When discussing biometric data and its application for authentication and identification, it’s important to differentiate what the various terms involved mean. Authentication simply means demonstrating to a biometric scanner that your biometric data matches the biometric data that was entered and associated with you – or another individual – previously. Identification means determining that a person is who they say they are. This difference, illustrated by this article in Techpinions, is important to understanding the reliability of biometric data and whether or not it is easy to falsify.
The IEEE published a paper on biometrics in which they point out an important difference in the various security methods commonly used today. Some of the security methods rely on what you know. This would be, for example, an email system that requires you to enter a password to gain access to it. There are other systems that authenticate you based on what you have. For example, if you went into a nightclub and you presented a driver’s license, the bouncer might scan that license to determine that it was valid and, because you have a valid identification that has your picture and your information on it, they can determine that you are of legal age to gain access to the club.
The third type of identification detailed by the IEEE and the one most important to biometrics is based on what you are. This can be determined from a fingerprint, official recognition scan and other data. How difficult it is to forge this information really depends upon the quality of the technology that is used to authenticate that information.
There have been instances where people have managed to fool technology and authenticate themselves biometrically as someone else. For instance, a researcher whose work is detailed in the IEEE paper utilized gelatin to make a fake fingerprint that was 80% effective in fooling biometric scanners. As the paper points out, however, the technology being developed for biometric identification has been adapted so that it can identify sweat pores, check the conducting properties of skin and so forth. To some extent, one can take from this that the difficulty of forging biometric data is directly related to the technology used to read biometric data. The more sophisticated and sensitive to specific types of fraud that the technology is, the more reliable the biometric authentication will be.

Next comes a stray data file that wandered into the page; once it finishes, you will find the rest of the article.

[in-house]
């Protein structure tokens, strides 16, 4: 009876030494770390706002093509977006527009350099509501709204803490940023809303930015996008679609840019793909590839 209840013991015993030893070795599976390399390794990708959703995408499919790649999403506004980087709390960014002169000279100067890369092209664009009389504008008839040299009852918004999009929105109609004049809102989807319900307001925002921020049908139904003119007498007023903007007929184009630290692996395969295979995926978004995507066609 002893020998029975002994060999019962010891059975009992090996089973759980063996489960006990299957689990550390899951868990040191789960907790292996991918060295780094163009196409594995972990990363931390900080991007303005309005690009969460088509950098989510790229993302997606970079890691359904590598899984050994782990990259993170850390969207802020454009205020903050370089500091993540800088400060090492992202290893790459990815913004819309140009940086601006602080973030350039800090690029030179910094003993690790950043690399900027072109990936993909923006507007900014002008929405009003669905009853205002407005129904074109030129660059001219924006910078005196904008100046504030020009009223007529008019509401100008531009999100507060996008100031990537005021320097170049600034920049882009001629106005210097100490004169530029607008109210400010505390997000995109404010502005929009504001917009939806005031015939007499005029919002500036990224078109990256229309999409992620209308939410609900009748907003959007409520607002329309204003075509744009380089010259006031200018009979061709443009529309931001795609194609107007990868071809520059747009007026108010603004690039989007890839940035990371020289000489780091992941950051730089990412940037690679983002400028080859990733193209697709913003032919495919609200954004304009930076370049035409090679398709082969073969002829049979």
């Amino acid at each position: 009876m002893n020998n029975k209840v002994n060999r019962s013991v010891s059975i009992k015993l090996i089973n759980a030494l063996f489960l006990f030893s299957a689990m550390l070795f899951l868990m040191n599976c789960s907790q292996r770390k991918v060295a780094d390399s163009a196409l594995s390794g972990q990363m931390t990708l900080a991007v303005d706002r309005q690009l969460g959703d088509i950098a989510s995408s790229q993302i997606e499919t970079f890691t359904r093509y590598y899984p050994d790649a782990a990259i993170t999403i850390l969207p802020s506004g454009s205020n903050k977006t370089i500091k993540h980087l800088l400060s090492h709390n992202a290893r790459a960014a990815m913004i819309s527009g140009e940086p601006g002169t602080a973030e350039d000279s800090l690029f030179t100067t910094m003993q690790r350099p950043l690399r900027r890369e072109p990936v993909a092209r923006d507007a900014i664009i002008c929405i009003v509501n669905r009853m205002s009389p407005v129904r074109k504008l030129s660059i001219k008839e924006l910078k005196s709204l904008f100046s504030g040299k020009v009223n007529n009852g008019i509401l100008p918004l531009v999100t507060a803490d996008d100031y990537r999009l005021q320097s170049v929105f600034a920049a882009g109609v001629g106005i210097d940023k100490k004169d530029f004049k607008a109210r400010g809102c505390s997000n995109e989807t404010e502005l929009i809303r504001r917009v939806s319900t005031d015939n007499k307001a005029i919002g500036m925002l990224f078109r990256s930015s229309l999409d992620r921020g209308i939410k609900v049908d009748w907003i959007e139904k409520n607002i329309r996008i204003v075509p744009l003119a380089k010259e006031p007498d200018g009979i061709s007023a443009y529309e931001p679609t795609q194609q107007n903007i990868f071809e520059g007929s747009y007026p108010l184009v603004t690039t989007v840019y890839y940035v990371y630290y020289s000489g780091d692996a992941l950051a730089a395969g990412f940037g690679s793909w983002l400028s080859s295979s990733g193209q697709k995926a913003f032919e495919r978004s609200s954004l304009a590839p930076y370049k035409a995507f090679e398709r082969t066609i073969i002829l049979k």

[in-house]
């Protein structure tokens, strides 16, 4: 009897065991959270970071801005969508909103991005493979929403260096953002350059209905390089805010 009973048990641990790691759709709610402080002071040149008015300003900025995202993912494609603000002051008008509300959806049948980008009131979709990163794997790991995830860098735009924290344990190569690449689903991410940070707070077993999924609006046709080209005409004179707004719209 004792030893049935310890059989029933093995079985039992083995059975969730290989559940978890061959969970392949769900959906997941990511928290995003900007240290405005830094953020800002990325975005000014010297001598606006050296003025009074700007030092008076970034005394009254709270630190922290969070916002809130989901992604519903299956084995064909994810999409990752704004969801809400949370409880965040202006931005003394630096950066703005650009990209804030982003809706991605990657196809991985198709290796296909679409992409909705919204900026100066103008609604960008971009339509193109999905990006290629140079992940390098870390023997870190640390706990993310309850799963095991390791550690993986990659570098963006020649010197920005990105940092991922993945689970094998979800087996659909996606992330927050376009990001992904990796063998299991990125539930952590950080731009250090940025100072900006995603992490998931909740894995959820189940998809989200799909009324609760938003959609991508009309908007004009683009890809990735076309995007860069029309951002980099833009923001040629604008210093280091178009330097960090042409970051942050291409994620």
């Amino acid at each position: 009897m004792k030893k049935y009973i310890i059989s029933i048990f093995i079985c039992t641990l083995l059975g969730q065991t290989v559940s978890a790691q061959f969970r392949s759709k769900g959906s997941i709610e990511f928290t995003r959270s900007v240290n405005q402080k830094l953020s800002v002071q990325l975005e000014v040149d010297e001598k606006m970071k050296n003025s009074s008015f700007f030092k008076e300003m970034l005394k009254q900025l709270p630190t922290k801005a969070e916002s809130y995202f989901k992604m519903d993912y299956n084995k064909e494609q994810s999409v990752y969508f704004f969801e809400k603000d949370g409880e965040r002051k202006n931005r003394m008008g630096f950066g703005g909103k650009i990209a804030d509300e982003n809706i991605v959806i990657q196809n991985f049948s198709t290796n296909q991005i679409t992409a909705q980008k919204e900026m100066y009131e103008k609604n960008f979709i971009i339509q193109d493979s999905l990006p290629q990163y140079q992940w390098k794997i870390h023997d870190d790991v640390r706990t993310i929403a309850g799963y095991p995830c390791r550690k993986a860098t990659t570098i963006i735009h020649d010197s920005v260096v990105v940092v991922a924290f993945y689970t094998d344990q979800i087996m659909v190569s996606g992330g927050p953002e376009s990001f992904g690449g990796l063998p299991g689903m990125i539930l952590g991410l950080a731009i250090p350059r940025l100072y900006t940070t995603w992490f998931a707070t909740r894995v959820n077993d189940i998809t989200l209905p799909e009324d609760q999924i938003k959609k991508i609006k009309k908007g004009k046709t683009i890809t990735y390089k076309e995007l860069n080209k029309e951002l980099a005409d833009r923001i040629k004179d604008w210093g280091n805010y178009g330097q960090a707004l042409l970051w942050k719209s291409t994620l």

How Hard Is It?
Again, this comes down to the overall sophistication of the technology being used. The Apple iPhone fingerprint scanner has already been hacked by the Chaos Computer Club. According to the Chaos Computer Club, the sensor used on these devices is really only more sophisticated than previous devices because it has a higher resolution. Making a higher resolution fake allowed the club to hack the device.
A more sophisticated sensor, however, that took into account other biometric data that the iPhone scanner did not would likely not be so easy to fool. Forging biometric data is exceptionally difficult, but possible, but is made very unlikely when the sophistication of biometric scanners is increased.